Please Note: This article is written for users of the following Microsoft Excel versions: 97, 2000, 2002, and 2003. If you are using a later version (Excel 2007 or later), this tip may not work for you. For a version of this tip written specifically for later versions of Excel, click here: Quickly Entering Dates and Times.

Quickly Entering Dates and Times

by Allen Wyatt
(last updated February 10, 2018)

If you are looking for a quick way to enter the current date or time into a cell, Excel provides an excellent shortcut. To enter the current date, just select a cell and press Ctrl+; (that's the semicolon). Closely akin to that is entering the time, which is done by using Ctrl+: (that's the colon).

These shortcuts work even when you are entering formulas. For instance, let's say you wanted to have today's date as a string (within quote marks) in a formula. All you need to do is enter your formula, up to the first quote mark. Then type Ctrl+; and the date appears in the formula. Type your closing quote mark, and you can continue with your formula.

ExcelTips is your source for cost-effective Microsoft Excel training. This tip (2178) applies to Microsoft Excel 97, 2000, 2002, and 2003. You can find a version of this tip for the ribbon interface of Excel (Excel 2007 and later) here: Quickly Entering Dates and Times.

Author Bio

Allen Wyatt

With more than 50 non-fiction books and numerous magazine articles to his credit, Allen Wyatt is an internationally recognized author. He  is president of Sharon Parq Associates, a computer and publishing services company. ...

MORE FROM ALLEN

Problems Pasting Large Pictures

If you insert a large picture in your document and your text jumps all around and the picture seems to disappear, don't ...

Discover More

Using Duplex Printing

Need to print on both sides of a piece of paper? If your printer can handle it, you can duplex your output from within ...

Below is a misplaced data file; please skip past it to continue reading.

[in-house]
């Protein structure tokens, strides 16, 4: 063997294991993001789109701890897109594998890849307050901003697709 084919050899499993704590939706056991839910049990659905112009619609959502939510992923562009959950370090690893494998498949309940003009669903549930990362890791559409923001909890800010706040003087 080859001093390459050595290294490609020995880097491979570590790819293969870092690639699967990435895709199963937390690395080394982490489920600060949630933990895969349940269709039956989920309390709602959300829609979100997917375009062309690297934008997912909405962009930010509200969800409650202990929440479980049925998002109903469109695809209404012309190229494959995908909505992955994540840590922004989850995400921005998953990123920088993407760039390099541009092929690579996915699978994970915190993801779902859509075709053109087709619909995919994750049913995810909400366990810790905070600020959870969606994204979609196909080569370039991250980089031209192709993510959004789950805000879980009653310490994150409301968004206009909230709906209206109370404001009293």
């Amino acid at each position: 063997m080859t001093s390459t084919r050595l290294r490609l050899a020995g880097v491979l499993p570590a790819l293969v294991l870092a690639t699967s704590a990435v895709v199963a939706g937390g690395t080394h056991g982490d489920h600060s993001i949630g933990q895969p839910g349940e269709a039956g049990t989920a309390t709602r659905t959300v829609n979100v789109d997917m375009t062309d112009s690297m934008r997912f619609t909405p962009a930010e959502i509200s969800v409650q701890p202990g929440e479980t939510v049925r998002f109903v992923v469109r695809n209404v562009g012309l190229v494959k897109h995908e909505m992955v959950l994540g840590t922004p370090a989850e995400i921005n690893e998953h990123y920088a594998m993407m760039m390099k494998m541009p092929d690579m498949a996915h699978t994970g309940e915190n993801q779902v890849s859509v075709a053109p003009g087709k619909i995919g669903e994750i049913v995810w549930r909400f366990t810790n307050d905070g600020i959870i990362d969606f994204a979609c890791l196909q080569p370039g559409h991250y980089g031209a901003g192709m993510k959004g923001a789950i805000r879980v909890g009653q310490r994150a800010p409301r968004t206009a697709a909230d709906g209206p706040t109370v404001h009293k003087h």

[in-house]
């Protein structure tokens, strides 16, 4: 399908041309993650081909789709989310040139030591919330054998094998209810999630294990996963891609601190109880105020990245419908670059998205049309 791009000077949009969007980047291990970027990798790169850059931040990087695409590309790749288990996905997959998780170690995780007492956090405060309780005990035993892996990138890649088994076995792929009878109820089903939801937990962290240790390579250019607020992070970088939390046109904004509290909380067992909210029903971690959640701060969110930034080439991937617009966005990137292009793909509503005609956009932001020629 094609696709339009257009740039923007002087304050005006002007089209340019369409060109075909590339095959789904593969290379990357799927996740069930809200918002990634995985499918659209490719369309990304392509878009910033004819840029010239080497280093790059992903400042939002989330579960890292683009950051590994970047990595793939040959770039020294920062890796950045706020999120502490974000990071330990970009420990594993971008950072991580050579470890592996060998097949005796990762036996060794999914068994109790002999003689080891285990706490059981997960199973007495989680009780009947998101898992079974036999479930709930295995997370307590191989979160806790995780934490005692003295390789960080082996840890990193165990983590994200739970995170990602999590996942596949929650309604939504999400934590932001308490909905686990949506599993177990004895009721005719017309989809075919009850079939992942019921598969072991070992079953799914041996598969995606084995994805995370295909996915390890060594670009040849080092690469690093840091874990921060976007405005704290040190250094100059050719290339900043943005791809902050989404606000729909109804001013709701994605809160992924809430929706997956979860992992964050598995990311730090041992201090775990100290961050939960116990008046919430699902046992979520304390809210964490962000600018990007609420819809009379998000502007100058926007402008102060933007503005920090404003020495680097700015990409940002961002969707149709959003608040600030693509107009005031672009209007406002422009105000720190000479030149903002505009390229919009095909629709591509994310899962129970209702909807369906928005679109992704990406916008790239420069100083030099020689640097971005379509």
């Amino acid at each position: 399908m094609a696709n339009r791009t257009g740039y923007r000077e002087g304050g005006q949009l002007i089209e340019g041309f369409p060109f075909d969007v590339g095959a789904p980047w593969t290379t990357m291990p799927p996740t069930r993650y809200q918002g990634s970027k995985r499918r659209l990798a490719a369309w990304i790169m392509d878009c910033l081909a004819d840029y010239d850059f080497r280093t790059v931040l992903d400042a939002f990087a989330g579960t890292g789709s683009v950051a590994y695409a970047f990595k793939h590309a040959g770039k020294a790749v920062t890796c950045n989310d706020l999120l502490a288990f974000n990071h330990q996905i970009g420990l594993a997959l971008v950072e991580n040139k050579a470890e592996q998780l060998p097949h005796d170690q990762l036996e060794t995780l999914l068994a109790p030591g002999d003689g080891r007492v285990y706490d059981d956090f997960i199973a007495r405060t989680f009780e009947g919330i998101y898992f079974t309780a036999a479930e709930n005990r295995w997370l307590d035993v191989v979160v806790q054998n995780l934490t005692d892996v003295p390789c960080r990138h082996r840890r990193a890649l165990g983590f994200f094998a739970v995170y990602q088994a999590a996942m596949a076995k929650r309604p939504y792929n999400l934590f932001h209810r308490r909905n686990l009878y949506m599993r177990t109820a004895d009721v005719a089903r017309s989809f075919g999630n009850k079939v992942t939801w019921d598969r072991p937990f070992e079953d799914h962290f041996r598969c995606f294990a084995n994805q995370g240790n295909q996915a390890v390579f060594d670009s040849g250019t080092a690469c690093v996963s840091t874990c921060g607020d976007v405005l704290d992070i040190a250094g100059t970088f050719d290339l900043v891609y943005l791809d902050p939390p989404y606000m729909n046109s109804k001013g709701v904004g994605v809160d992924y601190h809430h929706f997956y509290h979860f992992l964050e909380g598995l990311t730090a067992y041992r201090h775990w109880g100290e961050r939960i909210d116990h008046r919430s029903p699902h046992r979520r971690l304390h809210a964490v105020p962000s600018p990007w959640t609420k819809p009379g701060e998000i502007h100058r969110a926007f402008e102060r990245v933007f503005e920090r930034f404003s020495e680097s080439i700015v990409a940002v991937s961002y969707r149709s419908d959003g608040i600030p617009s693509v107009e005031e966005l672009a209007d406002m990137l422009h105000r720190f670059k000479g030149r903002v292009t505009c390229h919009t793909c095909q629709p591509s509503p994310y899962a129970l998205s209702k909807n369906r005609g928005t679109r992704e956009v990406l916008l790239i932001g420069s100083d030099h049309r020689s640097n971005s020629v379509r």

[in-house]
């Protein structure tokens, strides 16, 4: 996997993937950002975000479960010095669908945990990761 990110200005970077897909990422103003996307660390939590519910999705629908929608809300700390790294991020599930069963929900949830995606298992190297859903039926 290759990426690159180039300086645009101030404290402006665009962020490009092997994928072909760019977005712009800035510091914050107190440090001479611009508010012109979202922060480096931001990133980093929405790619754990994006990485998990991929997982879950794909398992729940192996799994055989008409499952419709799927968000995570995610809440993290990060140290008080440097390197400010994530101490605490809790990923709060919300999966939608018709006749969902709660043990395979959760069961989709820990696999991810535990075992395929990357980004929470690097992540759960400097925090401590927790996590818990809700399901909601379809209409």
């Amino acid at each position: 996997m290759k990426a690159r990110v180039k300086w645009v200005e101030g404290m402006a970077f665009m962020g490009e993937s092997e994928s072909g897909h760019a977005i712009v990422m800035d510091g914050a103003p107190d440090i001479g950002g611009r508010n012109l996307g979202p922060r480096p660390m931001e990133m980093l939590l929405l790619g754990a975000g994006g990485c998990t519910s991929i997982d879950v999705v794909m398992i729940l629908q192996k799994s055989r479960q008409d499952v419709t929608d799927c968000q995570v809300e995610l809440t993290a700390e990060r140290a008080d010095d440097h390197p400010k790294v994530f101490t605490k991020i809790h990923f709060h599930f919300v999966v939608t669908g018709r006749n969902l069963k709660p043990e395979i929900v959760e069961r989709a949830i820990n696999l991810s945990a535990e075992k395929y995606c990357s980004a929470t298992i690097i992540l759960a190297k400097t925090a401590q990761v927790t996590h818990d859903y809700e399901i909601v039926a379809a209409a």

Discover More

Limiting Document Page Count

Do you need to have your document fit within a certain number of pages? This can be close to impossible to do within ...

Discover More

Solve Real Business Problems Master business modeling and analysis techniques with Excel and transform data into bottom-line results. This hands-on, scenario-focused guide shows you how to use the latest Excel tools to integrate data from multiple tables. Check out Microsoft Excel 2013 Data Analysis and Business Modeling today!

More ExcelTips (menu)

Entering Dates without Separators

When doing data entry into a worksheet, you might want to enter dates without the need to type the separators that are ...

Discover More

Entered Values are Divided by 100

Enter a value into a cell and "poof!" it is automatically divided by 100. What's going on, and how can you fix it so that ...

Discover More

Requiring Input

If you distribute a workbook that is used by others for data entry, you may want a way to make sure they fill in certain ...

Discover More
Subscribe

FREE SERVICE: Get tips like this every week in ExcelTips, a free productivity newsletter. Enter your address and click "Subscribe."

View most recent newsletter.

Comments

If you would like to add an image to your comment (not an avatar, but an image to help in making the point of your comment), include the characters [{fig}] in your comment text. You’ll be prompted to upload your image when you submit the comment. Maximum image size is 6Mpixels. Images larger than 600px wide or 1000px tall will be reduced. Up to three images may be included in a comment. All images are subject to review. Commenting privileges may be curtailed if inappropriate images are posted.

What is seven minus 2?

There are currently no comments for this tip. (Be the first to leave your comment—just use the simple form above!)


This Site

Got a version of Excel that uses the menu interface (Excel 97, Excel 2000, Excel 2002, or Excel 2003)? This site is for you! If you use a later version of Excel, visit our ExcelTips site focusing on the ribbon interface.

Newest Tips
Subscribe

FREE SERVICE: Get tips like this every week in ExcelTips, a free productivity newsletter. Enter your address and click "Subscribe."

(Your e-mail address is not shared with anyone, ever.)

View the most recent newsletter.